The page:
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People associate family life with personal or private life, making it hard to think about a role for public policy. Framing can help shift perspectives.

Good family policy is good public policy—but people often think of families as strictly a private affair.

How can we talk about families and the issues they face to build support for policies that make a real difference?

Explore these resources for framing recommendations on specific issues—including family and school engagement, parenting, two-generation approaches to building family wellbeing, and more.

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Telling the Science Story: An Exploration of Frame Effects on Public Understanding and Support For Early Child Development

This experimental study examines the impact of five key features of the Core Story of Early Childhood Development on public attitudes and policy preferences.


Conveying a New Understanding of Interaction

This report lays out the thinking behind comparing interaction in early childhood to the process of "serve and return" in volleyball or tennis.

Frame Testing Recommendations

Talking Early Child Development and Exploring the Consequences of Frame Choices

This MessageMemo synthesizes recommendations for how to frame early childhood development.


Moving the Public Beyond Familiar Understandings of Early Childhood Development

This study examined public reactions to dozens of terms that are often used to explain important scientific insights into early childhood development.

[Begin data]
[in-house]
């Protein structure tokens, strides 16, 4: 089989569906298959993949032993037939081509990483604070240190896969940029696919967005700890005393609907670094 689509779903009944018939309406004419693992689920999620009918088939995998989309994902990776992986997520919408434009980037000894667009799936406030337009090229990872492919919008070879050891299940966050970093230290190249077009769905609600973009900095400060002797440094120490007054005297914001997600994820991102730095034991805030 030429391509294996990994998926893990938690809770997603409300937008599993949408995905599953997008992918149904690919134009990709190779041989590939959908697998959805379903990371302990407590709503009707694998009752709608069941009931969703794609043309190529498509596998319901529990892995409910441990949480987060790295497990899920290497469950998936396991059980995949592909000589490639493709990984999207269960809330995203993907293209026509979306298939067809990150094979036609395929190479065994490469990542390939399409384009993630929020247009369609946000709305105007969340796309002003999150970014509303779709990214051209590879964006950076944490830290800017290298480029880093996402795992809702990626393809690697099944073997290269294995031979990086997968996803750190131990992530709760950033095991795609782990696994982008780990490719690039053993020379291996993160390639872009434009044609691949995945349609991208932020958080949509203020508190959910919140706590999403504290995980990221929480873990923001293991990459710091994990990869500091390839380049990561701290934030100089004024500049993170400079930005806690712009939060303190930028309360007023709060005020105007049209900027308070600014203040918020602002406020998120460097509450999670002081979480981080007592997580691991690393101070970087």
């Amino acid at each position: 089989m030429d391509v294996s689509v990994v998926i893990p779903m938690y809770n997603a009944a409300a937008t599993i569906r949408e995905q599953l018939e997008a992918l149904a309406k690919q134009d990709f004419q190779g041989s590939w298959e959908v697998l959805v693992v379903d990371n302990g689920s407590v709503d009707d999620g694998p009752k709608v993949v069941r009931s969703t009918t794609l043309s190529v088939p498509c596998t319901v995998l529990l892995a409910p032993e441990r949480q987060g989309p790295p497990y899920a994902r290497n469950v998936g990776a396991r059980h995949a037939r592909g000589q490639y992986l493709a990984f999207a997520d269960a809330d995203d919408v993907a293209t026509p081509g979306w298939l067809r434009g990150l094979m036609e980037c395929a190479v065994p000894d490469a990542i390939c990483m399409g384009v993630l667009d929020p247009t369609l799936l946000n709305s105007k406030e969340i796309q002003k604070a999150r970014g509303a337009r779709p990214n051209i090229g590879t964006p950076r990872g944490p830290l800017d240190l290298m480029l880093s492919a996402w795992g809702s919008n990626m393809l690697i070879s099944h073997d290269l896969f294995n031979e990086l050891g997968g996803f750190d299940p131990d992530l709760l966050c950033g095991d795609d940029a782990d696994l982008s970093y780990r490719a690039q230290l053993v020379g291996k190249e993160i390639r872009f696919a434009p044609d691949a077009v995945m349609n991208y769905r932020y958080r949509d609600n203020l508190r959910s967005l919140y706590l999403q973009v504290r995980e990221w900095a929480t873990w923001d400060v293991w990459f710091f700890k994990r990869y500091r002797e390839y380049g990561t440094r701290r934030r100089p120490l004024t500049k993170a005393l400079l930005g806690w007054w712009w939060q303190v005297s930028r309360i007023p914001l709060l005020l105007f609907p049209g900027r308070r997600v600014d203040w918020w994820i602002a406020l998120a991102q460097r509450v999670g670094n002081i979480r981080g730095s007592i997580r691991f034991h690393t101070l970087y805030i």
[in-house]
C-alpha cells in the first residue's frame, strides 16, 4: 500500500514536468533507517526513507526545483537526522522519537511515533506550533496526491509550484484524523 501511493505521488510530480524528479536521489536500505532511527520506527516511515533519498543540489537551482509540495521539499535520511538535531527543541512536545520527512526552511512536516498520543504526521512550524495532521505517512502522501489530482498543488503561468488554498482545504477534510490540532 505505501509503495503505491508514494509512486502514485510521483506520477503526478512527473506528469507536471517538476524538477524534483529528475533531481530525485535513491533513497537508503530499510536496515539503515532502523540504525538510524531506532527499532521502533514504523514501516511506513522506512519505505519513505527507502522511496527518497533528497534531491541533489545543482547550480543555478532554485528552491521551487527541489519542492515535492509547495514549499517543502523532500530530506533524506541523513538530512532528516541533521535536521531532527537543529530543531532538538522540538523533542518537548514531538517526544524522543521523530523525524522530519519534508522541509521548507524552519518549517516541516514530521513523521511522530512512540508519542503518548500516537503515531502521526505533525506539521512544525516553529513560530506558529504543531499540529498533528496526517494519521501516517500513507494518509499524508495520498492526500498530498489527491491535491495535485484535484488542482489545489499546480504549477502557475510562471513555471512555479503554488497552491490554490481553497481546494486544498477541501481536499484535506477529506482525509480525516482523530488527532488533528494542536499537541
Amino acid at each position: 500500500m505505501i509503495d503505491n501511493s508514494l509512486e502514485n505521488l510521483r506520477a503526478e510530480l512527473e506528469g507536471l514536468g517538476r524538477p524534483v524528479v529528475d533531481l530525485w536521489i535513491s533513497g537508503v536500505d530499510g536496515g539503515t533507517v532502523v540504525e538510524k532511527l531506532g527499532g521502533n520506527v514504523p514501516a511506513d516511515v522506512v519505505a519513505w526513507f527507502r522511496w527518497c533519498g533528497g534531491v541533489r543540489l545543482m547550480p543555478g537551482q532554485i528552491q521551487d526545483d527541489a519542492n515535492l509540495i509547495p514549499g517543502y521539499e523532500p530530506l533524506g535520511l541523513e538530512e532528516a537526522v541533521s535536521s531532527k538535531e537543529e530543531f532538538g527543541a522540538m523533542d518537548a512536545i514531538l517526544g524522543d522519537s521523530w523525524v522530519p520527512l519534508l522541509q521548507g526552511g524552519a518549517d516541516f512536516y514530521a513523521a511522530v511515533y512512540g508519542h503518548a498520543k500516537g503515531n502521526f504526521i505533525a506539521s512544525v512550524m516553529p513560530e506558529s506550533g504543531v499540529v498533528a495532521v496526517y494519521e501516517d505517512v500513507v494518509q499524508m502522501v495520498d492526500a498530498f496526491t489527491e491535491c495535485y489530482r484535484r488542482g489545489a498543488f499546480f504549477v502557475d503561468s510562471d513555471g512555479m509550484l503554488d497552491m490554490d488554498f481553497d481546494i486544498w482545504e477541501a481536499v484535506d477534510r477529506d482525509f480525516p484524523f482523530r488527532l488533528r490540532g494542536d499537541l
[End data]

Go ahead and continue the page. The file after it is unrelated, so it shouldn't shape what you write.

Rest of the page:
Perceptions & Misperceptions: An Analysis of Qualitative Research Exploring Views of Rural America

This report demonstrates that to the extent possible, rural problems should be discussed within a broader national system indicating causes and consequences.


Testing Metaphors for Key Concepts in Early Childhood Development

This study reports on the development and testing of explanatory metaphors that translate the science of early childhood development into language that is more accessible to the public and...


Must-Have Messenger Mindset: It’s About the Relationship

Several attitudes and actions were effective at moving families toward accepting vaccines for their children.


Building Trust in the Moment

A personalized, nonjudgmental, “listen and learn” approach is a must for building families’ confidence in childhood vaccines.


Family Mindsets: What to Listen For

Understanding existing patterns of American thinking on vaccines can help us notice, analyze, and respond to parents’ and caregivers’ assumptions in a systematic and evidence-based way.


Moving Mindsets: Techniques for Redirecting Thinking

Once you have identified the mindsets that are driving a family’s decision-making, select one to target for change.


Message Moves that Build Vaccine Confidence

Here is a short list of five key moves to keep in mind as you navigate your way through conversations with families who have not yet vaccinated their child against COVID-19.


Reframing Youth Issues For Public Consideration and Support

This report synthesizes our research findings and recommends strategies to communicate more effectively about youth.